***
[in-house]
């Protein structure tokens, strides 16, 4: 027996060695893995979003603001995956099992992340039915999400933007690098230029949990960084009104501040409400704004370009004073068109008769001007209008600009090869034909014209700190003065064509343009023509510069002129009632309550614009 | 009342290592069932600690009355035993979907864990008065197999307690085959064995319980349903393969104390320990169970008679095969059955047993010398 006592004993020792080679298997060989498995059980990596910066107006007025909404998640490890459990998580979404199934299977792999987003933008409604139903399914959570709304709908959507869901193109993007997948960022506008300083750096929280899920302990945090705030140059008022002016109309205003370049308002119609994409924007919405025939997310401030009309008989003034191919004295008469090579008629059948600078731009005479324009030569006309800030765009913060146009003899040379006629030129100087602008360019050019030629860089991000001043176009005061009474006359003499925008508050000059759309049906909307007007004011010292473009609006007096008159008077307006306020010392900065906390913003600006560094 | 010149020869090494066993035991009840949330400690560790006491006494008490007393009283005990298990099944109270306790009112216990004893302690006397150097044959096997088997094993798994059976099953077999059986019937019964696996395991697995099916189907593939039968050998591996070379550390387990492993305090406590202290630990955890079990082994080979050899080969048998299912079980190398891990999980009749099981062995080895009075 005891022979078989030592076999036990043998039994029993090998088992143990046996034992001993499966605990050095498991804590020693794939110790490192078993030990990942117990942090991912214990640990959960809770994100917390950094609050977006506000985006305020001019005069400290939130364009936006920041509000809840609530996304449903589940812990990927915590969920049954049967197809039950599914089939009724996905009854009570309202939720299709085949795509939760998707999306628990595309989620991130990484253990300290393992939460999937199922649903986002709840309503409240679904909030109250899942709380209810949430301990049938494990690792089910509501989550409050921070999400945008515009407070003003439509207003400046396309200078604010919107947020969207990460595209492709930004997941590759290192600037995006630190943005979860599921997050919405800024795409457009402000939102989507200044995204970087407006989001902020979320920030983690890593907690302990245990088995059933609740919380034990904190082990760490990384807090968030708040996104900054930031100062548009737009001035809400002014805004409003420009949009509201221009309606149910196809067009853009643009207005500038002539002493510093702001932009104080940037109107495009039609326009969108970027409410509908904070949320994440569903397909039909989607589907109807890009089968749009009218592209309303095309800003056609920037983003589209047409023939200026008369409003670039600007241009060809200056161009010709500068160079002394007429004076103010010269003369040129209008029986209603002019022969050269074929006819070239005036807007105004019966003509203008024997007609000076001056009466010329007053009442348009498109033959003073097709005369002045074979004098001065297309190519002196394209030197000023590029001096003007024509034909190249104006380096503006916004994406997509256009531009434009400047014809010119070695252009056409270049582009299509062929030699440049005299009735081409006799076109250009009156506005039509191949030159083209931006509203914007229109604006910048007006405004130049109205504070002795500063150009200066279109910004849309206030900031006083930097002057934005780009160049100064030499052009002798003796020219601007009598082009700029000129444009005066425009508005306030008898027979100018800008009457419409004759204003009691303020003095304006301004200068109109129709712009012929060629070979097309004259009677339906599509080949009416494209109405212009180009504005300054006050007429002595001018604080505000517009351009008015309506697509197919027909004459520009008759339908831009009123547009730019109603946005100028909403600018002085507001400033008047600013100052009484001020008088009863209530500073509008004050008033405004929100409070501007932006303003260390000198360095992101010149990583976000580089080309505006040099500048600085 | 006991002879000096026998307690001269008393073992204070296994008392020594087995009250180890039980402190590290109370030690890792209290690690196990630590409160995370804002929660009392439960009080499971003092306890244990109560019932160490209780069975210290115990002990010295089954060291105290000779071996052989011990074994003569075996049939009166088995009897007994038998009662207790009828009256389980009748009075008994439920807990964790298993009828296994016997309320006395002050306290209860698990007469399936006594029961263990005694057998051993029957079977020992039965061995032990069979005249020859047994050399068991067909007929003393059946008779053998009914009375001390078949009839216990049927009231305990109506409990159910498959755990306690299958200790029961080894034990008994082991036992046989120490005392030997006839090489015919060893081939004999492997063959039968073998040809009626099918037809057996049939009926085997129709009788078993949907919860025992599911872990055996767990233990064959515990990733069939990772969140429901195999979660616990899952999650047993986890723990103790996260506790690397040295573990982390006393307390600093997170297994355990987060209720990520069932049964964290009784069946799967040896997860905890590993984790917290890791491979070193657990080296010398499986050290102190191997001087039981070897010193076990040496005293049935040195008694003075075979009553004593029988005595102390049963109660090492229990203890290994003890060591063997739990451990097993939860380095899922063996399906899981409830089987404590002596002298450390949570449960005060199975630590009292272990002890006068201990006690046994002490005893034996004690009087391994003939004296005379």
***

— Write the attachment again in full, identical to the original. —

[in-house]
């Protein structure tokens, strides 16, 4: 027996060695893995979003603001995956099992992340039915999400933007690098230029949990960084009104501040409400704004370009004073068109008769001007209008600009090869034909014209700190003065064509343009023509510069002129009632309550614009 | 009342290592069932600690009355035993979907864990008065197999307690085959064995319980349903393969104390320990169970008679095969059955047993010398 006592004993020792080679298997060989498995059980990596910066107006007025909404998640490890459990998580979404199934299977792999987003933008409604139903399914959570709304709908959507869901193109993007997948960022506008300083750096929280899920302990945090705030140059008022002016109309205003370049308002119609994409924007919405025939997310401030009309008989003034191919004295008469090579008629059948600078731009005479324009030569006309800030765009913060146009003899040379006629030129100087602008360019050019030629860089991000001043176009005061009474006359003499925008508050000059759309049906909307007007004011010292473009609006007096008159008077307006306020010392900065906390913003600006560094 | 010149020869090494066993035991009840949330400690560790006491006494008490007393009283005990298990099944109270306790009112216990004893302690006397150097044959096997088997094993798994059976099953077999059986019937019964696996395991697995099916189907593939039968050998591996070379550390387990492993305090406590202290630990955890079990082994080979050899080969048998299912079980190398891990999980009749099981062995080895009075 005891022979078989030592076999036990043998039994029993090998088992143990046996034992001993499966605990050095498991804590020693794939110790490192078993030990990942117990942090991912214990640990959960809770994100917390950094609050977006506000985006305020001019005069400290939130364009936006920041509000809840609530996304449903589940812990990927915590969920049954049967197809039950599914089939009724996905009854009570309202939720299709085949795509939760998707999306628990595309989620991130990484253990300290393992939460999937199922649903986002709840309503409240679904909030109250899942709380209810949430301990049938494990690792089910509501989550409050921070999400945008515009407070003003439509207003400046396309200078604010919107947020969207990460595209492709930004997941590759290192600037995006630190943005979860599921997050919405800024795409457009402000939102989507200044995204970087407006989001902020979320920030983690890593907690302990245990088995059933609740919380034990904190082990760490990384807090968030708040996104900054930031100062548009737009001035809400002014805004409003420009949009509201221009309606149910196809067009853009643009207005500038002539002493510093702001932009104080940037109107495009039609326009969108970027409410509908904070949320994440569903397909039909989607589907109807890009089968749009009218592209309303095309800003056609920037983003589209047409023939200026008369409003670039600007241009060809200056161009010709500068160079002394007429004076103010010269003369040129209008029986209603002019022969050269074929006819070239005036807007105004019966003509203008024997007609000076001056009466010329007053009442348009498109033959003073097709005369002045074979004098001065297309190519002196394209030197000023590029001096003007024509034909190249104006380096503006916004994406997509256009531009434009400047014809010119070695252009056409270049582009299509062929030699440049005299009735081409006799076109250009009156506005039509191949030159083209931006509203914007229109604006910048007006405004130049109205504070002795500063150009200066279109910004849309206030900031006083930097002057934005780009160049100064030499052009002798003796020219601007009598082009700029000129444009005066425009508005306030008898027979100018800008009457419409004759204003009691303020003095304006301004200068109109129709712009012929060629070979097309004259009677339906599509080949009416494209109405212009180009504005300054006050007429002595001018604080505000517009351009008015309506697509197919027909004459520009008759339908831009009123547009730019109603946005100028909403600018002085507001400033008047600013100052009484001020008088009863209530500073509008004050008033405004929100409070501007932006303003260390000198360095992101010149990583976000580089080309505006040099500048600085 | 006991002879000096026998307690001269008393073992204070296994008392020594087995009250180890039980402190590290109370030690890792209290690690196990630590409160995370804002929660009392439960009080499971003092306890244990109560019932160490209780069975210290115990002990010295089954060291105290000779071996052989011990074994003569075996049939009166088995009897007994038998009662207790009828009256389980009748009075008994439920807990964790298993009828296994016997309320006395002050306290209860698990007469399936006594029961263990005694057998051993029957079977020992039965061995032990069979005249020859047994050399068991067909007929003393059946008779053998009914009375001390078949009839216990049927009231305990109506409990159910498959755990306690299958200790029961080894034990008994082991036992046989120490005392030997006839090489015919060893081939004999492997063959039968073998040809009626099918037809057996049939009926085997129709009788078993949907919860025992599911872990055996767990233990064959515990990733069939990772969140429901195999979660616990899952999650047993986890723990103790996260506790690397040295573990982390006393307390600093997170297994355990987060209720990520069932049964964290009784069946799967040896997860905890590993984790917290890791491979070193657990080296010398499986050290102190191997001087039981070897010193076990040496005293049935040195008694003075075979009553004593029988005595102390049963109660090492229990203890290994003890060591063997739990451990097993939860380095899922063996399906899981409830089987404590002596002298450390949570449960005060199975630590009292272990002890006068201990006690046994002490005893034996004690009087391994003939004296005379």